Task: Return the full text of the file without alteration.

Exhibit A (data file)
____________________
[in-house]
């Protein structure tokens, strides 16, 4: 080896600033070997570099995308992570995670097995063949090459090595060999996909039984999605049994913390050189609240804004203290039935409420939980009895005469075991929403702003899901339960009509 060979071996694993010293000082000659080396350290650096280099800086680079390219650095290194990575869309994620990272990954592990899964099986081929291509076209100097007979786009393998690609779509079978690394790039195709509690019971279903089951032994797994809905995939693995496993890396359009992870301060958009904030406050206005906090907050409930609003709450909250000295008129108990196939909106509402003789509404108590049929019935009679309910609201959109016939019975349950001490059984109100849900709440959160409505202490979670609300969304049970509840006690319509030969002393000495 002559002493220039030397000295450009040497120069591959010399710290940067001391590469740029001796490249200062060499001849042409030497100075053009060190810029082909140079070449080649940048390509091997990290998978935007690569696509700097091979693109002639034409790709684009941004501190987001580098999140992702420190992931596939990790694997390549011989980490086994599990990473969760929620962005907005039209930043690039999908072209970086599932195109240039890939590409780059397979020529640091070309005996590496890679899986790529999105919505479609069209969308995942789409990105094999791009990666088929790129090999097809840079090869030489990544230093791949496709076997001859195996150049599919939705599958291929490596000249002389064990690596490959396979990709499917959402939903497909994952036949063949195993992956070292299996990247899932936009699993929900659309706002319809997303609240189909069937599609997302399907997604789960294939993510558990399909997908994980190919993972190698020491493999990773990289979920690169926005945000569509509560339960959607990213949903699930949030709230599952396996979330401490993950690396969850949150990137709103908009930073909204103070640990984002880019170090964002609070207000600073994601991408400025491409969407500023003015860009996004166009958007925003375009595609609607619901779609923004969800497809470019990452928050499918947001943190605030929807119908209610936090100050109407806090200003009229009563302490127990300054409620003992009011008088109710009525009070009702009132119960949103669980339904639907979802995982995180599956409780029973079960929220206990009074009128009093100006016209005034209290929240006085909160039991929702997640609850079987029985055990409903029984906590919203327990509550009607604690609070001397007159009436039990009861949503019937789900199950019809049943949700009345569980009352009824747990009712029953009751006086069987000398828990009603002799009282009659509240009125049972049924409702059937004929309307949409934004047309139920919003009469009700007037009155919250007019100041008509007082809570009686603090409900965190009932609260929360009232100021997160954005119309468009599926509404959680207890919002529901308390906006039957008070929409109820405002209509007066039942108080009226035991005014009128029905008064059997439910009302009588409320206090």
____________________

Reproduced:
[in-house]
């Protein structure tokens, strides 16, 4: 080896600033070997570099995308992570995670097995063949090459090595060999996909039984999605049994913390050189609240804004203290039935409420939980009895005469075991929403702003899901339960009509 060979071996694993010293000082000659080396350290650096280099800086680079390219650095290194990575869309994620990272990954592990899964099986081929291509076209100097007979786009393998690609779509079978690394790039195709509690019971279903089951032994797994809905995939693995496993890396359009992870301060958009904030406050206005906090907050409930609003709450909250000295008129108990196939909106509402003789509404108590049929019935009679309910609201959109016939019975349950001490059984109100849900709440959160409505202490979670609300969304049970509840006690319509030969002393000495 002559002493220039030397000295450009040497120069591959010399710290940067001391590469740029001796490249200062060499001849042409030497100075053009060190810029082909140079070449080649940048390509091997990290998978935007690569696509700097091979693109002639034409790709684009941004501190987001580098999140992702420190992931596939990790694997390549011989980490086994599990990473969760929620962005907005039209930043690039999908072209970086599932195109240039890939590409780059397979020529640091070309005996590496890679899986790529999105919505479609069209969308995942789409990105094999791009990666088929790129090999097809840079090869030489990544230093791949496709076997001859195996150049599919939705599958291929490596000249002389064990690596490959396979990709499917959402939903497909994952036949063949195993992956070292299996990247899932936009699993929900659309706002319809997303609240189909069937599609997302399907997604789960294939993510558990399909997908994980190919993972190698020491493999990773990289979920690169926005945000569509509560339960959607990213949903699930949030709230599952396996979330401490993950690396969850949150990137709103908009930073909204103070640990984002880019170090964002609070207000600073994601991408400025491409969407500023003015860009996004166009958007925003375009595609609607619901779609923004969800497809470019990452928050499918947001943190605030929807119908209610936090100050109407806090200003009229009563302490127990300054409620003992009011008088109710009525009070009702009132119960949103669980339904639907979802995982995180599956409780029973079960929220206990009074009128009093100006016209005034209290929240006085909160039991929702997640609850079987029985055990409903029984906590919203327990509550009607604690609070001397007159009436039990009861949503019937789900199950019809049943949700009345569980009352009824747990009712029953009751006086069987000398828990009603002799009282009659509240009125049972049924409702059937004929309307949409934004047309139920919003009469009700007037009155919250007019100041008509007082809570009686603090409900965190009932609260929360009232100021997160954005119309468009599926509404959680207890919002529901308390906006039957008070929409109820405002209509007066039942108080009226035991005014009128029905008064059997439910009302009588409320206090």